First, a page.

I woke up Saturday morning feeling the need to include something about the sequester in this column. Thereís a slight problem, however ó I loathe politics. And the higher up it gets, the more my disdain grows.
My view on state and national politicians is rather simple: they are people who devote their life to arguing, and thoroughly annoy roughly half the folks they meet. Personally, I canít think of anything Iíd rather do less, even for financial profit. Sure I realize politics is necessary to maintain a democracy, but there are plenty of other people around the country stepping up to state their opinions while pointing fingers, so Iíll pass.
Besides, the way things are going in Washington now, the mess reminds me of a child seeking attention for misbehaving or a celebrity receiving tons of press for bad behavior.
Since when is doing nothing at all newsworthy? Thatíd be the equivalent of writing about a football game, but neither team came out of the locker room because they didnít like the opposing teamís uniforms.
Maybe when something ó anything ó occurs that displays a sense of compromise or teamwork, and a lack of grand-standing or following the party line, Iíll spend some time on it. But donít hold your breath.
†Now that Iíve got that out of the way ó Iíll turn my attention to something Iíd rather talk about ó Texas.
Saturday was Texas Independence Day, the celebration of the adoption of the Texas Declaration of Independence on March 2, 1836, when the ďTexicansĒ broke away from Mexico and formed the Republic of Texas. But Iím sure you didnít need that history lesson from me.
Anyway ... a few months back, the new Texas battle cry ó for some, at least ó revolved around seceded from the United States and returning to our former status as an independent nation. A petition on the White Houseís website was signed by more than 25,000 people requesting for a peaceful break.
First of all, Texas cannot legally secede as secession was a right that was waived after the Civil War when the Confederate States rejoined the United States.†
Second, since I donít see any native Texans distraught enough to put together a militia and attempt a non-peaceful break from the U.S., things canít be all that bad. Besides, Texas is big, but weíre not that big. A war against the U.S. might not be the smartest path to go down.
All of that aside, we Texans often like to think of our state as its own nation ó and we have every right to, since it once was. Thereís no other state that gets to fly its flag equally as high as the U.S. flag. Thatís what former nationhood will getcha!
Former Bulletin editor Gene Deason touched on the massive size of our state ó though not in Alaskaís ballpark or Californiaís population range ó among other Texas-related topics, in a recent column.†
Iíd like to share a few things I love about our state, and why I canít ever envision living elsewhere.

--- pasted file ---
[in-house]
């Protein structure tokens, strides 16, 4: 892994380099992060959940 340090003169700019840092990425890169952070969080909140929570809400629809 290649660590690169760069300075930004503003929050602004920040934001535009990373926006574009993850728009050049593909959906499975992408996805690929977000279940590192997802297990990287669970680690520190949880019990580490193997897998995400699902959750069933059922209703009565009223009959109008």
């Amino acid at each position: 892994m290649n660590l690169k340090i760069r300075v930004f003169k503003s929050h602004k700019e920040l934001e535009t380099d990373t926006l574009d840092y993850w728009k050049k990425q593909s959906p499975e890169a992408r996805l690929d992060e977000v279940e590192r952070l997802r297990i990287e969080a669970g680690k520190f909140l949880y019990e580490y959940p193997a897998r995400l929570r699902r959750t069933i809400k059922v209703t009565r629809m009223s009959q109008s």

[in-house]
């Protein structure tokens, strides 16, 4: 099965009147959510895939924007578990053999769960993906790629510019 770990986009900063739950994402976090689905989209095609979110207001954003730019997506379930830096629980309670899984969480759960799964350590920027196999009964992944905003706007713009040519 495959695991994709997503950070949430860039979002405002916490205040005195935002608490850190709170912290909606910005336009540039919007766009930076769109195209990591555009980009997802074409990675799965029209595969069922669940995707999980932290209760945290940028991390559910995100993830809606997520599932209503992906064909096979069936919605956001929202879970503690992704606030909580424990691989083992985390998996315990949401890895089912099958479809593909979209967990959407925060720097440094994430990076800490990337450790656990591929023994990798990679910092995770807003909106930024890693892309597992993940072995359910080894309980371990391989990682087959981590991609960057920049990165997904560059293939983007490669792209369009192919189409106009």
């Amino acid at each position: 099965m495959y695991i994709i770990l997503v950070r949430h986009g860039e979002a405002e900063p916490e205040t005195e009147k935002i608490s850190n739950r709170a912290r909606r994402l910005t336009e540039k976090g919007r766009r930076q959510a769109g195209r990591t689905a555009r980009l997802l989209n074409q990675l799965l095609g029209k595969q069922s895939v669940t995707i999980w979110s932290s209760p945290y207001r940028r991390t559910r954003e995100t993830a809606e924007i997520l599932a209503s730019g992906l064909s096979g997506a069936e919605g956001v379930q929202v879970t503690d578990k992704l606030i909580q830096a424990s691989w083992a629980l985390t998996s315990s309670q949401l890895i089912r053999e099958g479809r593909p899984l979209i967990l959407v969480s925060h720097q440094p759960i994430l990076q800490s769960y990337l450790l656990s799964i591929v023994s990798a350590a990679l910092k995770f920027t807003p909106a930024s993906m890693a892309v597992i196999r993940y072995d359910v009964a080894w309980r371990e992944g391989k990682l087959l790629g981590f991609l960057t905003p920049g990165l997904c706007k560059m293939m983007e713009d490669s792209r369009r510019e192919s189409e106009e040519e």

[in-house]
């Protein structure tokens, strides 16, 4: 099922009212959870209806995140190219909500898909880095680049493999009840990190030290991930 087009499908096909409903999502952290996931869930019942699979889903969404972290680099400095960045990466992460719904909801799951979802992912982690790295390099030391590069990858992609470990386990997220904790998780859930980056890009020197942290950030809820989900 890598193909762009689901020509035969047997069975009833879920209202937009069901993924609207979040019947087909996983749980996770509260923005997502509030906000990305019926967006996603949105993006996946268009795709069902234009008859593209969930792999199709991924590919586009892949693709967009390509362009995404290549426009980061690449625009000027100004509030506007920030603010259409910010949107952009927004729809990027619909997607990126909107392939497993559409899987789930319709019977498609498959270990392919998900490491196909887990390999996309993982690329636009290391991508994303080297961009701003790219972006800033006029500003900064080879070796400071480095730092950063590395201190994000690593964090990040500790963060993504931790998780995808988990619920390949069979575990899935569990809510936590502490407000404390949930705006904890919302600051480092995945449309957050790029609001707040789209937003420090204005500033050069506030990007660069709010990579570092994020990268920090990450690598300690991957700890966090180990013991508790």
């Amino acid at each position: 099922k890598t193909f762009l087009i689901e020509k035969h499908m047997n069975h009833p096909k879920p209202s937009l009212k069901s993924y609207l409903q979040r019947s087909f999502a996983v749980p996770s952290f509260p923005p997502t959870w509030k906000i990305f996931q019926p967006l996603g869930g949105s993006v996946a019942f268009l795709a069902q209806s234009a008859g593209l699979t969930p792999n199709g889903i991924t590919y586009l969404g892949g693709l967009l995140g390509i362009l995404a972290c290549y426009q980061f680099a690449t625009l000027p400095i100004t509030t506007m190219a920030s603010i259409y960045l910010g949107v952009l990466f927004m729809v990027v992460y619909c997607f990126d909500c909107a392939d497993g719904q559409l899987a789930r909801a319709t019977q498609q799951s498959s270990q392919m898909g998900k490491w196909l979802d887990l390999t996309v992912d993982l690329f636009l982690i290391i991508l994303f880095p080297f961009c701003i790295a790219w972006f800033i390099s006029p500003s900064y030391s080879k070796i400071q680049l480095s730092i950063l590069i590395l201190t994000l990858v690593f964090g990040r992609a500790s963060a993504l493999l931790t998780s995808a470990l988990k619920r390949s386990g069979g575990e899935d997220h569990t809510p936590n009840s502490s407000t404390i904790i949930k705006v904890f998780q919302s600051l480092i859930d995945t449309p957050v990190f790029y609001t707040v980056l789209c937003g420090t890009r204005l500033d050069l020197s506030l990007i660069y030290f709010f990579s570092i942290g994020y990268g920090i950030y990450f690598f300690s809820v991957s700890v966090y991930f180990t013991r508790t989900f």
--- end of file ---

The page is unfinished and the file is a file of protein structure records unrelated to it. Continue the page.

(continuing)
Letís start with the weather. Sure itís unpredictable, but thatís what makes it fun!†
During February of my freshman year in college, I was working as a sacker, among other duties, at a grocery store. The second week of February brought record heat with temperatures climbing into the 90s, and those of us who spent a lot of time outside were begging to wear shorts. The next week it iced and snowed. We couldnít wear enough clothes to stay warm, or remain upright in the parking lot for that matter. What other state can say that?
Speaking of the weather, in how many states could you have a blizzard, like the one the Panhandle recently experienced, while simultaneously having tons of people flock to the beach ó on the exact same day? With more than 900 miles to cover between Texline and Brownsville, thereís a plethora of weather-related phenomenas to experience.
Over that same distance ó and the 750-plus miles west-to-east from Anthony to Vidor ó almost every terrain imaginable is located in our fine state. The Gulf of Mexico, the Davis Mountains, the Permian Basin, the Piney Woods of East Texas ó about all weíre missing is a gigantic desert, and thatís not what Iíd consider ideal climate or scenery.
Thereís also tons of diversity in our residents ó from those who grew up in rural areas to those accustomed to the urban lifestyles. No where is that more evident than our state capital of Austin. Some love to visit, some hate it, but thereís no arguing youíll find people from all walks of life in terms of upbringings, ethnicities and social and political views. For those who simply enjoy people watching, there is no better destination.
But possibly the thing I love most about Texas, especially this time of year ó no state income tax! Iíd like to keep what little money I have, and filling out forms is such a pain.†
OK, maybe weíre not the only state to boast that claim, buy why risk moving to one that canít? Besides, thereís still plenty of room for a population boom ó just take a drive on any highway west of Brownwood.
Derrick Stuckly is the Editor of the Brownwood Bulletin. His column appears on Sundays. He may be reached by e-mail at firstname.lastname@example.org.